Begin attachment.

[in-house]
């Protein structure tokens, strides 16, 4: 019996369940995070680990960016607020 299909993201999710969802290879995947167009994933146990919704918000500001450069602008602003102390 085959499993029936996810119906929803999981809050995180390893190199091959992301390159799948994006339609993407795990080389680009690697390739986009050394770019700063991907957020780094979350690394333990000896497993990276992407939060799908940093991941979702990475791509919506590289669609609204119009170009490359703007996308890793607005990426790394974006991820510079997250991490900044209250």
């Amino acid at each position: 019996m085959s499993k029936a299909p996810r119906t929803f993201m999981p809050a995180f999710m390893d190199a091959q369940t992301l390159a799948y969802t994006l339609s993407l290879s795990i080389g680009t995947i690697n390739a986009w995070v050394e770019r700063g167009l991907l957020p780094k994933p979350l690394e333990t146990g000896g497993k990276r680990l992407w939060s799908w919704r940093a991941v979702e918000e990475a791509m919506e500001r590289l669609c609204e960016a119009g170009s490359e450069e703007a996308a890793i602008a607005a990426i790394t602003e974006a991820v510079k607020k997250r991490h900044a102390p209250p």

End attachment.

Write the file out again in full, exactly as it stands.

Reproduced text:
[in-house]
């Protein structure tokens, strides 16, 4: 019996369940995070680990960016607020 299909993201999710969802290879995947167009994933146990919704918000500001450069602008602003102390 085959499993029936996810119906929803999981809050995180390893190199091959992301390159799948994006339609993407795990080389680009690697390739986009050394770019700063991907957020780094979350690394333990000896497993990276992407939060799908940093991941979702990475791509919506590289669609609204119009170009490359703007996308890793607005990426790394974006991820510079997250991490900044209250």
């Amino acid at each position: 019996m085959s499993k029936a299909p996810r119906t929803f993201m999981p809050a995180f999710m390893d190199a091959q369940t992301l390159a799948y969802t994006l339609s993407l290879s795990i080389g680009t995947i690697n390739a986009w995070v050394e770019r700063g167009l991907l957020p780094k994933p979350l690394e333990t146990g000896g497993k990276r680990l992407w939060s799908w919704r940093a991941v979702e918000e990475a791509m919506e500001r590289l669609c609204e960016a119009g170009s490359e450069e703007a996308a890793i602008a607005a990426i790394t602003e974006a991820v510079k607020k997250r991490h900044a102390p209250p």